Network security

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Network security consists of the policies, processes and practices adopted to prevent, detect and monitor unauthorized access, misuse, modification, or denial of a computer network and network-accessible resources.[1] Network security involves the authorization of access to data in a network, which is controlled by the network administrator. Users choose or are assigned an ID and password or other authenticating information that allows them access to information and programs within their authority. Network security covers a variety of computer networks, both public and private, that are used in everyday jobs: conducting transactions and communications among businesses, government agencies and individuals. Networks can be private, such as within a company, and others which might be open to public access. Network security is involved in organizations, enterprises, and other types of institutions. It does as its title explains: it secures the network, as well as protecting and overseeing operations being done. The most common and simple way of protecting a network resource is by assigning it a unique name and a corresponding password.

Network security concept

Network security starts with authentication, commonly with a username and a password. Since this requires just one detail authenticating the user name—i.e., the password—this is sometimes termed one-factor authentication. With two-factor authentication, something the user 'has' is also used (e.g., a security token or 'dongle', an ATM card, or a mobile phone); and with three-factor authentication, something the user 'is' is also used (e.g., a fingerprint or retinal scan).

Once authenticated, a firewall enforces access policies such as what services are allowed to be accessed by the network users.[2] Though effective to prevent unauthorized access, this component may fail to check potentially harmful content such as computer worms or Trojans being transmitted over the network. Anti-virus software or an intrusion prevention system (IPS)[3] help detect and inhibit the action of such malware. An anomaly-based intrusion detection system may also monitor the network like wireshark traffic and may be logged for audit purposes and for later high-level analysis. Newer systems combining unsupervised machine learning with full network traffic analysis can detect active network attackers from malicious insiders or targeted external attackers that have compromised a user machine or account.[4]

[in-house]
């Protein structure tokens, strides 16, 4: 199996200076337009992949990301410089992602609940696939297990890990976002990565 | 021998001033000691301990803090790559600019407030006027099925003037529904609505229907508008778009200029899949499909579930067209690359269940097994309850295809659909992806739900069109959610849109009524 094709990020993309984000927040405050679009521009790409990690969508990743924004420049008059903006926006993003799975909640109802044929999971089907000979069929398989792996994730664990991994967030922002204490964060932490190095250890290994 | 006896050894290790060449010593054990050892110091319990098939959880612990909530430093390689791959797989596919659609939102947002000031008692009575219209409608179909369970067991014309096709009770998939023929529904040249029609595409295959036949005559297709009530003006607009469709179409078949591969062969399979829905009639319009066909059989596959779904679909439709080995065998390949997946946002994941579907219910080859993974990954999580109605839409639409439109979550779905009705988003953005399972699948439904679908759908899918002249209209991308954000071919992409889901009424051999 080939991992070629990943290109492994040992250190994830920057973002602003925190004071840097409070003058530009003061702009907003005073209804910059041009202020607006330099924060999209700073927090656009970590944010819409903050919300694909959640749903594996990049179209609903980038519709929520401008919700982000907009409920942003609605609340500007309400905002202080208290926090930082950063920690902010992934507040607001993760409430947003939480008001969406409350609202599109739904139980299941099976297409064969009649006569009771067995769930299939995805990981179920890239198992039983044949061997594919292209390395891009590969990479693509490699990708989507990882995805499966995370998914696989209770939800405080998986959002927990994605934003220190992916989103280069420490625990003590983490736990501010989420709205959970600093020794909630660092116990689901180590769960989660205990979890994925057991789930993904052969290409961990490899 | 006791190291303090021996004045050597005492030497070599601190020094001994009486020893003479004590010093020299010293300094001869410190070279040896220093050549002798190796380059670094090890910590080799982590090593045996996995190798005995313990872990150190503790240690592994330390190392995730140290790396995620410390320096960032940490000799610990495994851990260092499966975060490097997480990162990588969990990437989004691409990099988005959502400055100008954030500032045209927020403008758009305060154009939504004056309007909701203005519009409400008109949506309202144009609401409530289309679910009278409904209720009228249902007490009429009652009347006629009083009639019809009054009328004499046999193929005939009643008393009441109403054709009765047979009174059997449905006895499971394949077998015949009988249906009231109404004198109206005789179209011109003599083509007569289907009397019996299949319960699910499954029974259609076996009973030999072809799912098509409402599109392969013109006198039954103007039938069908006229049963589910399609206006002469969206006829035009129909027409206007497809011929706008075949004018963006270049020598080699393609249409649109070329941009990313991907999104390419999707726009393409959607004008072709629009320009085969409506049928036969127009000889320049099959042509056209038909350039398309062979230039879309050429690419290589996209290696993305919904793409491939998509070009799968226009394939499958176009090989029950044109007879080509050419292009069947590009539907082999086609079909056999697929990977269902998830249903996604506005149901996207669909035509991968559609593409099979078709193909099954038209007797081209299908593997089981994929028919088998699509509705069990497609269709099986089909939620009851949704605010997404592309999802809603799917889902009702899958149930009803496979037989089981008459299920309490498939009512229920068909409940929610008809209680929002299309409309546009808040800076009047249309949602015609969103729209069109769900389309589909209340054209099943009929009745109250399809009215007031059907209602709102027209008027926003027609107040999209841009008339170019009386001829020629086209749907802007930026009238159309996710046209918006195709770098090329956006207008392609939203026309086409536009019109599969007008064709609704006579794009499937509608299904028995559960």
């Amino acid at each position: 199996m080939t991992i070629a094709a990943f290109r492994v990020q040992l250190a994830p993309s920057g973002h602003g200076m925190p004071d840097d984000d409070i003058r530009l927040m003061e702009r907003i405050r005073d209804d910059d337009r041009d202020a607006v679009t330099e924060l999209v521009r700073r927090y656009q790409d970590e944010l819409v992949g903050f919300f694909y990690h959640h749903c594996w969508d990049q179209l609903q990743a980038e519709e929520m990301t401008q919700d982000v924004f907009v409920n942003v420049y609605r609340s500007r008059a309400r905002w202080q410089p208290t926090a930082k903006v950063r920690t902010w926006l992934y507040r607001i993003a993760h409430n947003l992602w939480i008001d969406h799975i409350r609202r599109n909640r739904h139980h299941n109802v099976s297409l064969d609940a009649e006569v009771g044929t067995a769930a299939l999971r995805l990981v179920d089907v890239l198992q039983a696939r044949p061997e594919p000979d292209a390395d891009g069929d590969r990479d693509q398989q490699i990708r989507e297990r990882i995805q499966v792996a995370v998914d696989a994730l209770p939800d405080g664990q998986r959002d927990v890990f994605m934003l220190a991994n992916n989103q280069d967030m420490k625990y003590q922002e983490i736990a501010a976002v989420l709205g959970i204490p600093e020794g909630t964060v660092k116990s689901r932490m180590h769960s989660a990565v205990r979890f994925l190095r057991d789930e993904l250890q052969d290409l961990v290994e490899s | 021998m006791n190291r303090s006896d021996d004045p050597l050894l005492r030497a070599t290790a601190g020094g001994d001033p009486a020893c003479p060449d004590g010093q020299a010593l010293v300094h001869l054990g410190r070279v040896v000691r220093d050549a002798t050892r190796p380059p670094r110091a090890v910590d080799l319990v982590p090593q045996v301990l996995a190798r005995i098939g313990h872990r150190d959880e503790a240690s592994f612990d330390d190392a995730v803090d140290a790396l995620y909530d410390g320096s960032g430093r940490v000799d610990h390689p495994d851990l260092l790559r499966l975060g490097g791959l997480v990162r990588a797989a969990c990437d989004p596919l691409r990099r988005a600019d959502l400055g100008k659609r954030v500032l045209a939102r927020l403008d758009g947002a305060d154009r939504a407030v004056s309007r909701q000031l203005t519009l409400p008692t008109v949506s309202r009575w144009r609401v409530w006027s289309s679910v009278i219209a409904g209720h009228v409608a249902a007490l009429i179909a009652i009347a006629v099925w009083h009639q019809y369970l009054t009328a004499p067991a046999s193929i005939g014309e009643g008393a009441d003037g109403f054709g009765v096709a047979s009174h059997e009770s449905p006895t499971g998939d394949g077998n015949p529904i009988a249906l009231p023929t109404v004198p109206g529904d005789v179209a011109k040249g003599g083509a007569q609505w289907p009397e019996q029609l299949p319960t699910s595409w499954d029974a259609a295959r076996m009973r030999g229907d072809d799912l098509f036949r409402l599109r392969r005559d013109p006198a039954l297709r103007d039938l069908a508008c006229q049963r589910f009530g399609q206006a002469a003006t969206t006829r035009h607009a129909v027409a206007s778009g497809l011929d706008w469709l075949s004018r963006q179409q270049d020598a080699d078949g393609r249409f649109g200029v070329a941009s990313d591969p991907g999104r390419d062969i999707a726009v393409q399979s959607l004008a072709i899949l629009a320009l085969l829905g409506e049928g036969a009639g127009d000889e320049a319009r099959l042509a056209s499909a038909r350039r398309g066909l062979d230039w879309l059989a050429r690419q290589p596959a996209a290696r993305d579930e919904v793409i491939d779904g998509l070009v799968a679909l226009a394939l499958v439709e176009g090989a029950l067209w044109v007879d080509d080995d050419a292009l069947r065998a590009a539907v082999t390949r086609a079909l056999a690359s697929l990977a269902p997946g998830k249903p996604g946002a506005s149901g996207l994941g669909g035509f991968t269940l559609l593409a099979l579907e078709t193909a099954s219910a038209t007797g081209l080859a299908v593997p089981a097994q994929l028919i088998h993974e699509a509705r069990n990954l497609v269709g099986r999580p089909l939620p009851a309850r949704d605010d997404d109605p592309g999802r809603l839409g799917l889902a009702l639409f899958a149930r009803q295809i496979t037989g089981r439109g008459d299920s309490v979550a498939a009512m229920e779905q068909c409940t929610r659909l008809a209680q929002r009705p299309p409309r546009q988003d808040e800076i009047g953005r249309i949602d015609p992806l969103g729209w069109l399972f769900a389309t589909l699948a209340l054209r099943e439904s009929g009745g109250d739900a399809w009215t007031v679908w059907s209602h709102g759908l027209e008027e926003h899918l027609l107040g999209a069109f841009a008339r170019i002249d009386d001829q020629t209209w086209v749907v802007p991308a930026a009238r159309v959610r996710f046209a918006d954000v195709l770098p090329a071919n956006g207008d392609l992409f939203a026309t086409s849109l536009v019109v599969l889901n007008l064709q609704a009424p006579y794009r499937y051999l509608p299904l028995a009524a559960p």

Communication between two hosts using a network may be encrypted to maintain security and privacy.

Honeypots, essentially decoy network-accessible resources, may be deployed in a network as surveillance and early-warning tools, as the honeypots are not normally accessed for legitimate purposes. Honeypots are placed at a point in the network where they appear vulnerable and undefended, but they are actually isolated and monitored. [5]Techniques used by the attackers that attempt to compromise these decoy resources are studied during and after an attack to keep an eye on new exploitation techniques. Such analysis may be used to further tighten security of the actual network being protected by the honeypot. A honeypot can also direct an attacker's attention away from legitimate servers. A honeypot encourages attackers to spend their time and energy on the decoy server while distracting their attention from the data on the real server. Similar to a honeypot, a honeynet is a network set up with intentional vulnerabilities. Its purpose is also to invite attacks so that the attacker's methods can be studied and that information can be used to increase network security. A honeynet typically contains one or more honeypots.[6]

Security management